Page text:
From the moment the five-day week was adopted as the industry standard, about a century ago, we’ve been talking about spending less time at work. John Maynard Keynes declared in the early 1930s that technological advancement would bring the work week down to 15 hours within a century. A U.S. Senate subcommittee doubled down on this in 1965, predicting we’d only be working 14 hours by the year 2000.

But, over the last few years, the idea of shortening the work week has been given new impetus by the pandemic, which threw workplaces into disarray. That created a unique opening for reformers like Charlotte Lockhart. “The opportunity we have here is to completely reframe the workplace,” she says.

To get companies on board, she is using the holy grail of increased productivity as a lure. That’s a particularly tantalizing enticement for companies in the UK, where productivity has languished for more than a decade, and where, she says, workers are on average productive for just three hours a day.

“There is clear evidence around the world that if you reduce work time, you increase productivity,” she says, pointing to findings from studies done in IcelandNew Zealand, the UK, Belgium and Japan.

[Editor’s note: This is an excerpt of Planet Money‘s newsletter. You can sign up here.]

The data produced by these studies tends to be a little squishy: There are not a lot of hard numbers in them that allow readers to gauge productivity gains or losses in material terms. But managers and workers have generally reported being equally or more productive in a shortened week. They reported improved health and general wellbeing, as well as reduced stress and burnout. One big finding was that people who work fewer hours in the week tend to get more sleep, which almost everyone in the scientific community agrees is key to productivity.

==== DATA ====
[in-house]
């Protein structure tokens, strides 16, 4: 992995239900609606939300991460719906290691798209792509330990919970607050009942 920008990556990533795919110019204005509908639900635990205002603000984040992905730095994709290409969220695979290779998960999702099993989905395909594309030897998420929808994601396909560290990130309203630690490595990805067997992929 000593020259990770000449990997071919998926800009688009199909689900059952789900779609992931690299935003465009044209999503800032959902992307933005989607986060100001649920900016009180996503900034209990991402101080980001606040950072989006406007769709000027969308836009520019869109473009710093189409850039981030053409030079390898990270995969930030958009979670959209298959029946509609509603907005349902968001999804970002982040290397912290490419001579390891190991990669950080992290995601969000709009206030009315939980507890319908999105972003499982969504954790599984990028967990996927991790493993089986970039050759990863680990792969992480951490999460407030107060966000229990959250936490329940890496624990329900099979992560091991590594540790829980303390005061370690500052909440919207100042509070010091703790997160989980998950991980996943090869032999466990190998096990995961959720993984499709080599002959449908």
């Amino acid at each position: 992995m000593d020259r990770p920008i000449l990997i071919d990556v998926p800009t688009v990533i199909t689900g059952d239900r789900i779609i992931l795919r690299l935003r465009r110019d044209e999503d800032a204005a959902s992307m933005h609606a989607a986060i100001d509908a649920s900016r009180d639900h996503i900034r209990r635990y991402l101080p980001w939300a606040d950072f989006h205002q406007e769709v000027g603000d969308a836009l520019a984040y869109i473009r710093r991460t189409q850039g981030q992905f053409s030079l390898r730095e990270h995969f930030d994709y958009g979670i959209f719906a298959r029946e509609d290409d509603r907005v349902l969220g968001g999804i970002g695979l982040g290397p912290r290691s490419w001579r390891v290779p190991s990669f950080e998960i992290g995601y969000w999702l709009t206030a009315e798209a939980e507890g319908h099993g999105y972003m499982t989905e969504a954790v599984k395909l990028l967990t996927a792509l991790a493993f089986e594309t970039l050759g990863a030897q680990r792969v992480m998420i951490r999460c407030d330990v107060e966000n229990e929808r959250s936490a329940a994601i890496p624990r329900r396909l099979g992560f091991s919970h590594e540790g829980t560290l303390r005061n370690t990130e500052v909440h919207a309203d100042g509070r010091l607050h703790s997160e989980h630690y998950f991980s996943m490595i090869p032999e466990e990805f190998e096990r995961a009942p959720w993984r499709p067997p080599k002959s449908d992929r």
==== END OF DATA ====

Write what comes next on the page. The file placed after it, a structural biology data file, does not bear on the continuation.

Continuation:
Laura Giurge, a professor of behavioral science who studies wellbeing at the University of Oxford and the London School of Economics, says happier, better rested workers are likely to be more productive, and less likely to burn out or churn out. And a shortened week can drive productivity in other ways.

“It forces people to prioritize better and really focus on completing their core work,” she says. “It is almost like a removal of bullshit tasks or tasks that seem important but aren’t.”

She notes that companies often waste resources by keeping employees idle between meetings and tasks. “These idle hours not only fragment employees’ attention — and therefore productivity — but can also cost companies up to $100 billion a year in lost wages,” she says.

A shorter week can also go a long way to dealing with one of the biggest impairments to corporate productivity: employees taking time off to go to the doctor or recover from an illness. Giurge quotes research done in the U.S. estimating that . . .